Support Staff Bargaining Questions & Answers - Nov 13, 2019

This document has been prepared by the school district to provide clarification on important contextual matters related to Support Staff bargaining.

The school district and the union had previously worked with the assistance of a mediator. Can the mediator be brought back in to work with the parties?

The district is prepared to work with the assistance of the mediator again. It is important to note that the mediator has to work within the provincial public sector bargaining mandate and in order for mediation to be successful the union would need to acknowledge that it is prepared to work within the mandate.

Is wage disparity a Saanich issue or a provincial issue?

Addressing wage disparity is an important priority for both CUPE 441 and the school district. This is also an issue that impacts many school districts across the province. Wage disparity is both a Saanich issue and a provincial issue.

The combination of circumstances in Saanich, including our close proximity to neighbouring districts with higher wages, may be unique. However, every school district is distinct. There are other school districts in the province, such as those in remote locations, where lower wages are having a far greater impact on the district’s ability to recruit and retain qualified employees. The reality is that many other school districts would say that, in comparison to Saanich, they have greater recruitment and retention challenges as a result of wage disparity.

Wage disparity is a provincial issue. For this reason, the provincial parties (BCPSEA and The K-12 Presidents’ Council and Support Staff Unions, including CUPE) have agreed (within the Provincial Framework Agreement – clause 7) to work together through a Provincial Job Evaluation (JE) Committee to evaluate and begin to address wage disparity over the life of the three-year term of the collective agreement.

The evaluation of jobs to create provincial benchmarks (reflecting variation in duties and responsibilities) is a significant undertaking, and is necessary before implementation. The Saanich School District has volunteered to be one of the first pilot districts in this Provincial Job Evaluation process (which began during the term of the last collective agreement) because of the importance of this issue for our district.

The district is addressing the issue of wage disparity to the fullest extent possible in this round of bargaining with the funding approved for local bargaining and through wage increases differentiated in relation to known wage disparity. The union’s bargaining team is proposing that wage disparity in Saanich be fully addressed in this round of local bargaining. This is not something the district is able to do in isolation of the Provincial Job Evaluation process that the provincial parties have underway.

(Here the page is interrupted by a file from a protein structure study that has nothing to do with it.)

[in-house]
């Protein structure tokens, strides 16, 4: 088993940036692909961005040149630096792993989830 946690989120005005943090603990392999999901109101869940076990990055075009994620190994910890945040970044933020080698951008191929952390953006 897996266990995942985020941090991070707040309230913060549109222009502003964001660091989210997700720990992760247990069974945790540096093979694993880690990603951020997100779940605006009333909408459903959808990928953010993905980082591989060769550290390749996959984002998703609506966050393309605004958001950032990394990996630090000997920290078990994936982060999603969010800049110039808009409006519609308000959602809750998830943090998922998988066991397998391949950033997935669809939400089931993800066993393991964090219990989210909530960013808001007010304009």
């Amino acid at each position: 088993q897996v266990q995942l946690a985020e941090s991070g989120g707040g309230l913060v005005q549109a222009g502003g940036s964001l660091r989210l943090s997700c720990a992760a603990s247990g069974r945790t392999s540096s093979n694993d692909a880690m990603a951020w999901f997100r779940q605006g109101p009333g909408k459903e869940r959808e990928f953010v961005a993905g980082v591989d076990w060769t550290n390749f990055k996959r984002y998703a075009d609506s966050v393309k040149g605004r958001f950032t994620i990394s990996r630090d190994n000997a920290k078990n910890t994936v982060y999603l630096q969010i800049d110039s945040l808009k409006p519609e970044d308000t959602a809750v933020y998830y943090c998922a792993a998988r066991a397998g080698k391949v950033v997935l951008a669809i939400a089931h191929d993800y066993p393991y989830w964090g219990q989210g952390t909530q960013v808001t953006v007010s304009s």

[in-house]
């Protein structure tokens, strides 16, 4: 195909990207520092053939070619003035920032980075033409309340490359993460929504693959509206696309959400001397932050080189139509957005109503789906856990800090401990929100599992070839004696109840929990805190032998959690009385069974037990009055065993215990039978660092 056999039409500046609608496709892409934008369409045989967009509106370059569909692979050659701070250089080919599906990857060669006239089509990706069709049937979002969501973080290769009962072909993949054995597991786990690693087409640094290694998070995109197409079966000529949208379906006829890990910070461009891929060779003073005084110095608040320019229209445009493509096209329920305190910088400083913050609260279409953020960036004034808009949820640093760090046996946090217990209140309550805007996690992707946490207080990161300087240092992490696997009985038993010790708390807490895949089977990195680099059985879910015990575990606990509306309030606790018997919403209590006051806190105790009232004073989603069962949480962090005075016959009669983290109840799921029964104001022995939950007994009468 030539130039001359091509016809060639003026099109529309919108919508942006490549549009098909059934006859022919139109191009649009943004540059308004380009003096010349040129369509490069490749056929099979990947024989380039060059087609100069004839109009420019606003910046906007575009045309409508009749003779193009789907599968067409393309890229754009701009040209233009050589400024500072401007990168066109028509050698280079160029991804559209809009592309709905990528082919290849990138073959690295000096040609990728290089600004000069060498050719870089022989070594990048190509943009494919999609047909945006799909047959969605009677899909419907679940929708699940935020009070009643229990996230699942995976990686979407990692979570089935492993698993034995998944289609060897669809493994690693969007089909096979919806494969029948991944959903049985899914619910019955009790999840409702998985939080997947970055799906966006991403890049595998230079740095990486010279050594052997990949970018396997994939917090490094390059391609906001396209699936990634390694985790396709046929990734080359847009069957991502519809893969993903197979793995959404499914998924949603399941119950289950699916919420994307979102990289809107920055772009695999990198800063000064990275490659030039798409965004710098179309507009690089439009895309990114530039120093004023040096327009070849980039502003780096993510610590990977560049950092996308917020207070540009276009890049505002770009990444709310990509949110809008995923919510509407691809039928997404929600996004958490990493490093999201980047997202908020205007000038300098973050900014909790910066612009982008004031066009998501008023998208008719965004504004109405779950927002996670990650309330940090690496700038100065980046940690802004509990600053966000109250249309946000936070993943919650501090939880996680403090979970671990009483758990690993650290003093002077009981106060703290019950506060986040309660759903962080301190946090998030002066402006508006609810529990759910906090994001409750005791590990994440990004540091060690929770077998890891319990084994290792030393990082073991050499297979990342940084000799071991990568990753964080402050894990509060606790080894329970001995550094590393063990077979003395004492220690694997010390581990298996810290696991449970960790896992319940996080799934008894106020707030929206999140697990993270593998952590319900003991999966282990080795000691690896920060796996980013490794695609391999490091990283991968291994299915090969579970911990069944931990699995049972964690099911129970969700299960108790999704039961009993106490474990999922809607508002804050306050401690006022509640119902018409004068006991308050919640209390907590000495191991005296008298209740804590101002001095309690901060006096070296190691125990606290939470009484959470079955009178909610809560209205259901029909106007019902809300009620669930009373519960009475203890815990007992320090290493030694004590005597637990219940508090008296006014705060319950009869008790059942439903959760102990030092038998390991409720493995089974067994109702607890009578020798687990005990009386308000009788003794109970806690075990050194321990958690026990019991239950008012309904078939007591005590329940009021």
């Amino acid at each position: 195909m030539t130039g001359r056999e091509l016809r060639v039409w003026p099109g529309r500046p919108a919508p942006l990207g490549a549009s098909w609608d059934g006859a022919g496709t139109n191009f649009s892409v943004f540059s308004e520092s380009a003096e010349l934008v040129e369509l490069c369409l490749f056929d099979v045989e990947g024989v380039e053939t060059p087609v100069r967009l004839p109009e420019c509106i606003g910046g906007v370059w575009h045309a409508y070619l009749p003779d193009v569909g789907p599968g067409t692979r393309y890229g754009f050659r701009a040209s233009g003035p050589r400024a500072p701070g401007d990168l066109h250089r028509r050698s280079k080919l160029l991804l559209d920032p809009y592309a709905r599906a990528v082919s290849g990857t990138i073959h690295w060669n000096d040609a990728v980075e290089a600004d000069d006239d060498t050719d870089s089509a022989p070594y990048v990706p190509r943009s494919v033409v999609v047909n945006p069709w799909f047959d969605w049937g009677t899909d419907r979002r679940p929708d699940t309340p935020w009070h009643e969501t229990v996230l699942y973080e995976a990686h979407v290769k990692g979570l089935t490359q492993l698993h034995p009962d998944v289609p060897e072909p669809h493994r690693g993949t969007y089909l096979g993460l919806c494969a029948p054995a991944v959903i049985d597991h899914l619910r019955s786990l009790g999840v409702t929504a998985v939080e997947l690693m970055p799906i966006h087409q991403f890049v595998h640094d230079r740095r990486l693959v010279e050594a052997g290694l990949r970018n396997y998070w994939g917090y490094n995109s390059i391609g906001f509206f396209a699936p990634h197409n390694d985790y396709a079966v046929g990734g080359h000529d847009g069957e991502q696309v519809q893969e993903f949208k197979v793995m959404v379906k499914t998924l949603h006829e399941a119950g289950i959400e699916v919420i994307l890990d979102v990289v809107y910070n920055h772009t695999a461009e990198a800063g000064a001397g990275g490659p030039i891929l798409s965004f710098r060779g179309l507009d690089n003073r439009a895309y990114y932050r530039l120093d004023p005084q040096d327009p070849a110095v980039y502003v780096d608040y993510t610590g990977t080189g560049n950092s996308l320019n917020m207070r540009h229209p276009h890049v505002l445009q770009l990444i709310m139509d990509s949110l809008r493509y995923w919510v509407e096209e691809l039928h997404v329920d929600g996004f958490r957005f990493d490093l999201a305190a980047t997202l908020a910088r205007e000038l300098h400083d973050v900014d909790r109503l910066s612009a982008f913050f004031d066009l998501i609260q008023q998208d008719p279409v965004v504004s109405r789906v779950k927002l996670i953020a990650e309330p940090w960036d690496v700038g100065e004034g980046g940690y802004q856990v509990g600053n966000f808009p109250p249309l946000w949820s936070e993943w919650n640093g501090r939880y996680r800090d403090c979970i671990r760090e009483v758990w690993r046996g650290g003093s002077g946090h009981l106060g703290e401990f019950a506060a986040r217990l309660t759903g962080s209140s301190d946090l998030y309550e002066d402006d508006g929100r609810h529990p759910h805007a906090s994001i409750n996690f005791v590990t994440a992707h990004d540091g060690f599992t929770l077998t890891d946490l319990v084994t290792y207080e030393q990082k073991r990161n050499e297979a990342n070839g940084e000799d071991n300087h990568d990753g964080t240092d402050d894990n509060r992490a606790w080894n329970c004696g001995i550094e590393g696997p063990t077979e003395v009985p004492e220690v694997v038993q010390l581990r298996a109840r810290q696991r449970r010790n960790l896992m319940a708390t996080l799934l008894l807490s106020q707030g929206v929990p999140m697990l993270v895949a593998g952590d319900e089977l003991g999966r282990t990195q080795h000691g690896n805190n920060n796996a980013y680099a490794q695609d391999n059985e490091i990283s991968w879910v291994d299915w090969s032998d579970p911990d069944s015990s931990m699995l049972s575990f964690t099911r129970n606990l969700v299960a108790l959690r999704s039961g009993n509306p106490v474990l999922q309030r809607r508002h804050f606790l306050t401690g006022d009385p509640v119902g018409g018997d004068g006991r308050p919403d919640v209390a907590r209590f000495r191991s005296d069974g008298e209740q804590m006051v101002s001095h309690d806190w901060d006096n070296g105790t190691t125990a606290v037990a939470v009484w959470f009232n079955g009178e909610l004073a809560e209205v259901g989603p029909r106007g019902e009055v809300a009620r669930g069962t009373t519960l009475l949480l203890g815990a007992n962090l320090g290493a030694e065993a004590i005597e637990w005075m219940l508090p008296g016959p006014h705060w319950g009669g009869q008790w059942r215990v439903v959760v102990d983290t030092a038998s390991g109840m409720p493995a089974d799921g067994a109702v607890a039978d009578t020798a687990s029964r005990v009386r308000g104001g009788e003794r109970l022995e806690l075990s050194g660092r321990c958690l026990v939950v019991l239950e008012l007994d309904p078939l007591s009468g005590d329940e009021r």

As described above, the provincial parties have already agreed to a process to address this issue within the Provincial Framework Agreement, and K-12 support staff unions across the province are now ratifying local agreements within this framework. If an agreement is ratified by November 30th, CUPE Local 441 positions in the Saanich School District, along with all other K-12 public education unionized support staff positions in the province, will be part of this work. It is not possible for this issue to be addressed in only one school district, ahead of other districts that also have this issue.

The school district has addressed the issue of wage disparity in this round of local bargaining to the best extent possible and is committed to working through the Provincial Job Evaluation process agreed to in the Provincial Framework Agreement to further address wage disparity going forward.

What is being done provincially to address the issue of wage disparity?

While addressing wage disparity is a priority for both the union and the District, it is also a Provincial issue that impacts other support staff unions in the K-12 sector. For this reason, the Provincial parties agreed (within the Provincial Framework Agreement – clause 7) to work together through a Provincial Job Evaluation (JE) Committee to evaluate and begin to address wage disparity over the life of the three-year term of the collective agreement.